The European airline industry has a number of carriers that have bases outside their home country. These are typically in the low-cost domain, such as British budget airline easyJet’s new Berlin Brandenburg base. However, there are some exceptions to this rule, such as Scandinavian Airlines’ base at London Heathrow. But why does SAS have this base?
Home to an Irish subsidiary
The need for SAS to have a base at London Heathrow is one that arose four years ago. In 2017, the Danish, Norwegian, and Swedish flag carrier announced that it would be setting up an Irish flag carrier, known as Scandinavian Airlines Ireland Ltd (SAIL). While its headquarters are situated in Dublin, it opted to base its flight operations at London Heathrow.
SAS’s Irish subsidiary belongs to the same frequent flyer program as its parent company – EuroBonus. However, on an operational level, its controllers can distinguish SAS Ireland flights by their ‘Spinnaker’ callsign, and SL as the prefix to their flight numbers. Meanwhile, mainline SAS flights use ‘Scandinavian’ and SK respectively for these aspects.
The airline’s staff are not employed by SAS itself, but rather by an aviation recruitment agency called CAE. This drew criticism from groups such as Svensk Pilotförening, a union for Swedish pilots. This collective asserted that the new carrier’s operational structure violated the existing labor agreements in place at the time.
The launch of the airline’s flights in late 2017 was also not free of negative publicity. Having initially planned to commence operations on November 1st of that year, delays to aircraft deliveries pushed this date back. SAS Ireland eventually operated its first flight on December 20th, 2017, with a service from Copenhagen to London Heathrow.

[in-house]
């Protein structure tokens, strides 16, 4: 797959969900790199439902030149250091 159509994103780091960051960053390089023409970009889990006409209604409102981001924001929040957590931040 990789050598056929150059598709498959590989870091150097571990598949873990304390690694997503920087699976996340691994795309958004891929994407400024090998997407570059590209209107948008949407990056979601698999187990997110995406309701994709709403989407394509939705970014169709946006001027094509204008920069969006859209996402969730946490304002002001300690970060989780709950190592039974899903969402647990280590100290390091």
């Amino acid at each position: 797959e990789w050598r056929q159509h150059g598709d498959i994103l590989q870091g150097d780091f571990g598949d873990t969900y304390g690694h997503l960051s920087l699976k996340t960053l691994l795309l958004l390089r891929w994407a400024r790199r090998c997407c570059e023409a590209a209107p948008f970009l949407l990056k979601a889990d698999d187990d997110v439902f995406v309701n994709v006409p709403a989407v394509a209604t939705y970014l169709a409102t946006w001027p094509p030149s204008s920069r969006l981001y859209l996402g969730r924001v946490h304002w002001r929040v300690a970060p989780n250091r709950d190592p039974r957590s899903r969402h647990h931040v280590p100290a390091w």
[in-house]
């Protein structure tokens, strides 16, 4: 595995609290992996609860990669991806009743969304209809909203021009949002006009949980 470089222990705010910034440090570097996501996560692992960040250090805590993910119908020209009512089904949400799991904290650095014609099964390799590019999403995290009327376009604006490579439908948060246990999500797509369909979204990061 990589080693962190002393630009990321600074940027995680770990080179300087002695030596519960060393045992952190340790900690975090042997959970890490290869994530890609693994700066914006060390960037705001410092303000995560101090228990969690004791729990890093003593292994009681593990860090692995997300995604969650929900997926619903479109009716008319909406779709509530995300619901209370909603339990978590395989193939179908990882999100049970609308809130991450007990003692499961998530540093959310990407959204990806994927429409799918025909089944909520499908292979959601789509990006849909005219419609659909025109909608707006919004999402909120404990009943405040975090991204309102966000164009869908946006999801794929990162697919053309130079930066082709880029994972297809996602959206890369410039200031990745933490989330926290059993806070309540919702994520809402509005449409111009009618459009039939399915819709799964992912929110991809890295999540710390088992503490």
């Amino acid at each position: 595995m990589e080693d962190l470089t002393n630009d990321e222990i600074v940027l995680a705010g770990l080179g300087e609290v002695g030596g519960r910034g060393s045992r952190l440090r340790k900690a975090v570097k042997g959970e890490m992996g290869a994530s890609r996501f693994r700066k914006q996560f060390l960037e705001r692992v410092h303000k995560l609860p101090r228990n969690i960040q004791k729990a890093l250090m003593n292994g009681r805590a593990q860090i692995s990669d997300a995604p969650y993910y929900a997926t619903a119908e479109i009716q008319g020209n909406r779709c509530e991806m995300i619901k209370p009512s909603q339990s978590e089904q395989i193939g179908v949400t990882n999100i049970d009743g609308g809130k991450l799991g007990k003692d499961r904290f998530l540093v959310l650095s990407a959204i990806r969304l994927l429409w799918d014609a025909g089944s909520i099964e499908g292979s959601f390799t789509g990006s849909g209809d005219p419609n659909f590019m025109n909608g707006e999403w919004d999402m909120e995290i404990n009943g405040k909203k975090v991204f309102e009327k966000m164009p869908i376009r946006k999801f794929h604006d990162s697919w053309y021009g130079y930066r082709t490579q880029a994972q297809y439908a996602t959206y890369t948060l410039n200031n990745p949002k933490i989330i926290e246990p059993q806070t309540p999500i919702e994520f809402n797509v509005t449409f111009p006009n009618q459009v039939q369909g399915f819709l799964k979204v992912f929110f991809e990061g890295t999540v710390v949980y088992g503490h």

What planes does SAS Ireland fly?
The Airbus A320neo is a popular aircraft in the mainline Scandinavian Airlines fleet. Similarly, SAS Ireland’s operational makeup also reflects a penchant for this design. According to Planespotters.net, SAS Ireland currently has six A320neos available.
While these aircraft wear the same livery as SAS’s A320neos, their Irish registrations set them apart. They are prefixed with ‘EI,’ rather than ‘OY’ (Denmark), ‘LN’ (Norway), or ‘SE’ (Sweden). However, they do uphold the SAS tradition of being named after Vikings.
The SAS Ireland fleet is a young one, with the six aircraft sporting an average age of just 2.9 years old. It has also featured a further three previous aircraft that have since returned to the mainline SAS fleet. Owing to the current downturn in European air travel, five of SAS Ireland’s six 180-seat A320neos are currently parked.
Also formerly based in Spain
Although London Heathrow is SAS Ireland’s only current base, it has also previously stationed aircraft in Málaga, Spain. It launched operations from the Costa del Sol slightly later than with Heathrow, beginning in the spring of 2018.
However, this was a venture that lasted just two years. In April 2020, with airlines scrambling to cut costs amid the first wave of the coronavirus pandemic, SAS Ireland opted to close its Málaga base. According to the Irish Times, this left 80 employees at risk of losing their jobs, although Spanish law did provide a level of employment protection.
Overall, SAS Ireland will be hoping that it can re-activate as many of its Heathrow-based aircraft and crew as possible over the summer. Next time you’re on an SAS A320neo flying to or from the British capital, be sure to look out for the Irish registration!
Did you know about Scandinavian Airlines Ireland and its base at London Heathrow? Perhaps you’ve even been on a flight operated by SAS’s Irish subsidiary? Let us know your thoughts and experiences in the comments.